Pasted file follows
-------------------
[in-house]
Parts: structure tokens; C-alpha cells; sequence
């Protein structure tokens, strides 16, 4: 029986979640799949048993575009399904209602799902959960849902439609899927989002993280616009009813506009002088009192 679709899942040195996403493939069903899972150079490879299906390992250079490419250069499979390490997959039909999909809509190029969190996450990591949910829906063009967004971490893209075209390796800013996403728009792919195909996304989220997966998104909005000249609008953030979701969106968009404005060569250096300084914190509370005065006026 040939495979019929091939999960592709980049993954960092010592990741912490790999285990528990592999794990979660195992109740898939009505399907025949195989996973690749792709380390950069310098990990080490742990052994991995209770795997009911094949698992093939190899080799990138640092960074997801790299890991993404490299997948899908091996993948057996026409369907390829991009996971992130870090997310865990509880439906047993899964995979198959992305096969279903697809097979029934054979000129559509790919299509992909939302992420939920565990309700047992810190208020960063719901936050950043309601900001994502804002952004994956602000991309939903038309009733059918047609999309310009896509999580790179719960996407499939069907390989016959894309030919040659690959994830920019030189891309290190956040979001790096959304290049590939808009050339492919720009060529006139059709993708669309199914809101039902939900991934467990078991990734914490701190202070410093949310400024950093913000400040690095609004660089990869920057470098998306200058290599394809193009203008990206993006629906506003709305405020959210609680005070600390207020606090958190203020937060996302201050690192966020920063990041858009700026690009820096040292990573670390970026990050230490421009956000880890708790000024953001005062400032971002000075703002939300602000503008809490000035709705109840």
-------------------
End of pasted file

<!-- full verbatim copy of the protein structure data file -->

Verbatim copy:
[in-house]
Parts: structure tokens; C-alpha cells; sequence
């Protein structure tokens, strides 16, 4: 029986979640799949048993575009399904209602799902959960849902439609899927989002993280616009009813506009002088009192 679709899942040195996403493939069903899972150079490879299906390992250079490419250069499979390490997959039909999909809509190029969190996450990591949910829906063009967004971490893209075209390796800013996403728009792919195909996304989220997966998104909005000249609008953030979701969106968009404005060569250096300084914190509370005065006026 040939495979019929091939999960592709980049993954960092010592990741912490790999285990528990592999794990979660195992109740898939009505399907025949195989996973690749792709380390950069310098990990080490742990052994991995209770795997009911094949698992093939190899080799990138640092960074997801790299890991993404490299997948899908091996993948057996026409369907390829991009996971992130870090997310865990509880439906047993899964995979198959992305096969279903697809097979029934054979000129559509790919299509992909939302992420939920565990309700047992810190208020960063719901936050950043309601900001994502804002952004994956602000991309939903038309009733059918047609999309310009896509999580790179719960996407499939069907390989016959894309030919040659690959994830920019030189891309290190956040979001790096959304290049590939808009050339492919720009060529006139059709993708669309199914809101039902939900991934467990078991990734914490701190202070410093949310400024950093913000400040690095609004660089990869920057470098998306200058290599394809193009203008990206993006629906506003709305405020959210609680005070600390207020606090958190203020937060996302201050690192966020920063990041858009700026690009820096040292990573670390970026990050230490421009956000880890708790000024953001005062400032971002000075703002939300602000503008809490000035709705109840």